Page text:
WASHINGTON -- Who can get political opposites such as Republican Sen. Mitch McConnell and Democrat Harry Reid, Democratic Rep. Nancy Pelosi and Republican Rep. Eric Cantor all in the same room and talking nicely?
Apparently, Rep. John Lewis of Atlanta.
McConnell and Reid, along with Pelosi and Cantor, were just a few of the speakers at a Capitol Hill reception for Lewis after he was awarded the presidential Medal of Freedom last Tuesday.
Though the political opposites may be quick to disparage each other and their respective parties in the halls of Congress, their remarks about Lewis -- a liberal luminary in the Democratic Party -- were nothing but apolitical and kind, at least temporarily shattering any divisions between politics, ideologies, race or religion.
Cantor, the No. 2 House Republican, called Lewis, the Democrats' senior deputy whip in the House, an American hero.
"When we live and work among heroes, it inspires the rest of us to make courageous decisions," Cantor said.
"The brilliance of Martin Luther King Jr. and John Lewis was the way in which they aroused the conscience of our nation, the way they were able to spur Americans to live up to their highest principles," he added.
It was hard, however, to top the sentimentality of Democrat Rep. Steny Hoyer, the Marylander who calls Lewis his brother.
"No one that I know is more Christ-like than my brother John Lewis," Hoyer said. No one he knows, Hoyer added, "has made such a profound impact on his or her country than my brother John Lewis."
For his part, Lewis tried to remain as humble about his role in the civil rights movement, his paving the way for a black man to get elected president and his winning the nation's highest civilian honor.
"I just hope I played a little role, a small part, in helping move the process along," Lewis said.
Georgia's Republicans back in the seat of power
Republican Rep. John Boehner is speaker of the House, but with all his duties, he can't possibly preside over the House every minute of every day.
So instead, House members take turns serving as speaker pro tem, an honor that includes sitting in the big leather speaker's chair, wielding the big wooden gavel and overseeing the chaotic daily activities of the House floor.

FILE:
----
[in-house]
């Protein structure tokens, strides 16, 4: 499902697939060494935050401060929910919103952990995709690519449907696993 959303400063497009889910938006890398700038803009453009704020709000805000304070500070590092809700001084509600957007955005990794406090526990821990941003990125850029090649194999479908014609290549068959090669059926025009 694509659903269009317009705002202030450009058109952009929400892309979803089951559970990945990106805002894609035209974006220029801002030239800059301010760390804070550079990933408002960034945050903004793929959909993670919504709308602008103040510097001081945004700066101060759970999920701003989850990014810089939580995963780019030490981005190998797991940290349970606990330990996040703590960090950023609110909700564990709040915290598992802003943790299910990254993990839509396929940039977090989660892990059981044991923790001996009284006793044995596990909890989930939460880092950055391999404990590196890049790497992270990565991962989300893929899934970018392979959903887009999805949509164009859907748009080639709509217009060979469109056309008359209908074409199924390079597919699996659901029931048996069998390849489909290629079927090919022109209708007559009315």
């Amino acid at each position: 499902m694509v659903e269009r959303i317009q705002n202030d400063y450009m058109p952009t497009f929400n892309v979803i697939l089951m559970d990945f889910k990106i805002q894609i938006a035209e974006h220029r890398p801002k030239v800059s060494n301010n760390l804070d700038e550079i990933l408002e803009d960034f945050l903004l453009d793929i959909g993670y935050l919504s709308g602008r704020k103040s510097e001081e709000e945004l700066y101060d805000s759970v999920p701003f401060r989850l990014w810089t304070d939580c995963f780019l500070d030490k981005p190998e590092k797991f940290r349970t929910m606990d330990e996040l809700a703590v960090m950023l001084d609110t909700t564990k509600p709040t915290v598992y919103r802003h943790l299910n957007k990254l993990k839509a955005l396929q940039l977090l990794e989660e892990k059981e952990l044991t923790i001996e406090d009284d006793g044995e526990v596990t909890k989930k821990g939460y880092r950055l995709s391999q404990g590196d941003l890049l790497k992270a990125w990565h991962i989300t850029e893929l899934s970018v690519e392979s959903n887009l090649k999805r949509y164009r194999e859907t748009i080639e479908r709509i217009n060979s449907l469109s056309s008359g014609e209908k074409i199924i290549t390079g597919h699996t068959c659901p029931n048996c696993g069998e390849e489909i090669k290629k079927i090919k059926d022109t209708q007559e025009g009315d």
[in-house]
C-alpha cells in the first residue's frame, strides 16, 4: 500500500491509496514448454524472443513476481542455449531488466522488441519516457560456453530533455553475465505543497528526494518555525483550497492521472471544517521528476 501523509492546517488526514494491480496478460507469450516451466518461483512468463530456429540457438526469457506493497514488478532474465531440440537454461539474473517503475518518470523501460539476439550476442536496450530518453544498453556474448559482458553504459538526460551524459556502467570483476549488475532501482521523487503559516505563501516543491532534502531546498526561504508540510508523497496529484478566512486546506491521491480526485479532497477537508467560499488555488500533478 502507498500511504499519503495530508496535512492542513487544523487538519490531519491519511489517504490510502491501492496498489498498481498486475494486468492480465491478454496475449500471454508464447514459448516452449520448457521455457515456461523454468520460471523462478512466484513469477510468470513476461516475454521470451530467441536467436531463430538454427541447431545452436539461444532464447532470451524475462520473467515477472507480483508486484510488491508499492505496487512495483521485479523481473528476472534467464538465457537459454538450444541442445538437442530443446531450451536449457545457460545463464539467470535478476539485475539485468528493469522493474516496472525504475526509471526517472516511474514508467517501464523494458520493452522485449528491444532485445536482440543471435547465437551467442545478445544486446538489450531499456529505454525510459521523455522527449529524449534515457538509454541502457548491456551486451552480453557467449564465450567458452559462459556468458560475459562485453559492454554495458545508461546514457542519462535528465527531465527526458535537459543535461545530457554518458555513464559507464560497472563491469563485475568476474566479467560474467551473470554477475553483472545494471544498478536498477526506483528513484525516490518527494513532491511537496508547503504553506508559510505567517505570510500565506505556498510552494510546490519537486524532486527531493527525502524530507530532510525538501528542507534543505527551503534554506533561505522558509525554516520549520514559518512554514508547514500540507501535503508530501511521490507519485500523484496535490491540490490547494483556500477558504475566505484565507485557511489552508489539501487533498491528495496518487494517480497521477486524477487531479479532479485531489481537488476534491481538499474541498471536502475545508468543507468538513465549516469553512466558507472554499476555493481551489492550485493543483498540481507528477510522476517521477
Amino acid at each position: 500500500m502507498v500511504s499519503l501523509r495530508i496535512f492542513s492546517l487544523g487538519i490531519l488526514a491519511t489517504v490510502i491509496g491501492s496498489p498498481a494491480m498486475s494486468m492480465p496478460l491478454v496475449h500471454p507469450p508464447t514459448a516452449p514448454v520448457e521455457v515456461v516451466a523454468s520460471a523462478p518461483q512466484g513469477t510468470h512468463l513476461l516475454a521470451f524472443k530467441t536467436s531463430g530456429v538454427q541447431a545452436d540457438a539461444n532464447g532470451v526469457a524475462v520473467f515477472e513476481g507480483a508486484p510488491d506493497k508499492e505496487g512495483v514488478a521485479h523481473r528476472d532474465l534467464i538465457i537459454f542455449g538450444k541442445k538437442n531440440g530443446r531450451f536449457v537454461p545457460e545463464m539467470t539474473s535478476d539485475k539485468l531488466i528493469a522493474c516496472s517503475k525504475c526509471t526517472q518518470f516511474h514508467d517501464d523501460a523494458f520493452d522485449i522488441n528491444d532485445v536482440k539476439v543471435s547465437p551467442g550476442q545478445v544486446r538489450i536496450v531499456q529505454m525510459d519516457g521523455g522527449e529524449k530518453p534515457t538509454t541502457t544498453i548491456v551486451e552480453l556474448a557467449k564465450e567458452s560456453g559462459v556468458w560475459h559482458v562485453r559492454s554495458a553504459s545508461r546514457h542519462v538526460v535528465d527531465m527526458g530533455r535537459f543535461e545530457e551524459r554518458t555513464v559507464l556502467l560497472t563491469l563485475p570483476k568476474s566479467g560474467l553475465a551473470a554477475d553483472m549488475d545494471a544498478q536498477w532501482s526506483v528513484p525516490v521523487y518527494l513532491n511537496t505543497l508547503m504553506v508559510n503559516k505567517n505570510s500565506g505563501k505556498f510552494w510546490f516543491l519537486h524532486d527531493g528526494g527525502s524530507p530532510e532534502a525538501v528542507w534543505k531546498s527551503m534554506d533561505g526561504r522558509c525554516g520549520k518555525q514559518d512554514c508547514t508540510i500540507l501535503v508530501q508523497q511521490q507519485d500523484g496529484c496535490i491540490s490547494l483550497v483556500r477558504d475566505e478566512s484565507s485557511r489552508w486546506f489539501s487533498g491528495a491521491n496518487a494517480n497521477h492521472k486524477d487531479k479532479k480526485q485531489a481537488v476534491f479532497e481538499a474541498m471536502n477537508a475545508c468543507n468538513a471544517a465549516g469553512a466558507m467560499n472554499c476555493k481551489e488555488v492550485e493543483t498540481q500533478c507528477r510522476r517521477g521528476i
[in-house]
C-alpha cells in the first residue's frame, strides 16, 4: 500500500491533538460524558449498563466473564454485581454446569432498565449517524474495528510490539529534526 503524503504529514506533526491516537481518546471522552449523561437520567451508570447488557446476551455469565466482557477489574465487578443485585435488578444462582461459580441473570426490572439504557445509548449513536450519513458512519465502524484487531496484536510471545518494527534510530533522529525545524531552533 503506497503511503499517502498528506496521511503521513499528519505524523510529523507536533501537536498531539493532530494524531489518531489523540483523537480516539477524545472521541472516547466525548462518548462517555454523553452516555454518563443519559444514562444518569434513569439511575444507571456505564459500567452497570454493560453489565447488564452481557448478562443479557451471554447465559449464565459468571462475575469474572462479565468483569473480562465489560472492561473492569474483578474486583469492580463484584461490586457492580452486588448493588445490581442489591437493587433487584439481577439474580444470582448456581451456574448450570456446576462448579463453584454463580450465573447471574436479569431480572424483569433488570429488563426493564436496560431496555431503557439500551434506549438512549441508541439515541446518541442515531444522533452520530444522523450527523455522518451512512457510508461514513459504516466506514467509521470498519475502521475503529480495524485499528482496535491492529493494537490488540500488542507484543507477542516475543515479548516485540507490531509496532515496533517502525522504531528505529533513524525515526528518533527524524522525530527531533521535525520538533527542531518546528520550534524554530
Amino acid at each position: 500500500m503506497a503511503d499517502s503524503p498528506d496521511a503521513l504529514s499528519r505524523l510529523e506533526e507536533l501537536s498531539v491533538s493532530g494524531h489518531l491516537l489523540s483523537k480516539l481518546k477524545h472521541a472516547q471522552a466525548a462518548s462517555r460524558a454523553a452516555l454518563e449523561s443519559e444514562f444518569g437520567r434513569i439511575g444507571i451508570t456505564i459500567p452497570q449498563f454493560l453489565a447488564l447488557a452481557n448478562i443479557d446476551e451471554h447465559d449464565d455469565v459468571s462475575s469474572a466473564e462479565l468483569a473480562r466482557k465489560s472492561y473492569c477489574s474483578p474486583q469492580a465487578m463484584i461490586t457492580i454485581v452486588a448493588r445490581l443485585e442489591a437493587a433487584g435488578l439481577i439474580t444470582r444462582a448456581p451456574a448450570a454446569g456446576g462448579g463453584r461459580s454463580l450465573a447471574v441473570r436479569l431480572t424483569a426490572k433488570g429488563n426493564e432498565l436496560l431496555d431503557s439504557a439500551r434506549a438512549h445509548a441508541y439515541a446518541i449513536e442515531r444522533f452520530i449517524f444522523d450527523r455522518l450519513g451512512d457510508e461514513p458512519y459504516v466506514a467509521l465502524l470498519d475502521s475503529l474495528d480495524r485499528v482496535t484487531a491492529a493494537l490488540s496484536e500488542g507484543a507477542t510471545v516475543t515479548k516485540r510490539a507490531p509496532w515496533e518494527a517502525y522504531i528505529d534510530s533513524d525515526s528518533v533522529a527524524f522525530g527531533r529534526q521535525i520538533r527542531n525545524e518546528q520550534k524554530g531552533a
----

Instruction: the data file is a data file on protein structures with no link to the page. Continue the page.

The political party in charge gets to choose who runs the show, so the GOP hasn't occupied the speaker's chair since it lost control of the House in 2006.
All that changed with the Republican takeover of the House, and this past week, a couple of Georgians got their turn in the seat of power.
Rep. Phil Gingrey of Marietta was first, presiding over much of the morning session of the House on Wednesday as it ground through hundreds of budget amendments.
Immediately following Gingrey was Rep. Tom Price of Roswell, making it a rare back-to-back doubleheader for House members from the same state. Price ran through another round of amendments with machinelike precision.
Staffers for both Price and Gingrey say it wasn't Georgia Day at the House or anything like that.
The unusual lineup, they said, was purely coincidental.
What I learned while in Washington
Two years ago, just a week or so before President Barack Obama's inauguration, I came to Washington for The Atlanta Journal-Constitution after nearly a decade as a national reporter for Cox Newspapers.
Next week will be my last, as I've accepted a job as senior press secretary with a major environmental nonprofit group.
Like taking an immersion course in a foreign land, I've learned a lot about how Washington works as the AJC's correspondent here.
I've learned how government and politics work, yes. But I've also learned that -- like anywhere and with anything -- the people who run our country are just people, not unlike you and me.
There are those who are truly here to try to do some good for the public and our country. There are others who are here primarily for politics, whose main mission is advancing their party's ideologies and getting re-elected.
You probably know the difference when you see and hear and read about them. And yes, there are those within Georgia's delegation that fall into either category.
As someone who has been lucky enough to have a front-row seat in Washington for the past couple of years, I've learned the difference.
As a voter, I've discovered that my vote really does matter.
And as a journalist for more than two decades, I hope there will always be somebody whose job it is to help sort it all out for us, so we can decide for ourselves if it's what we really want.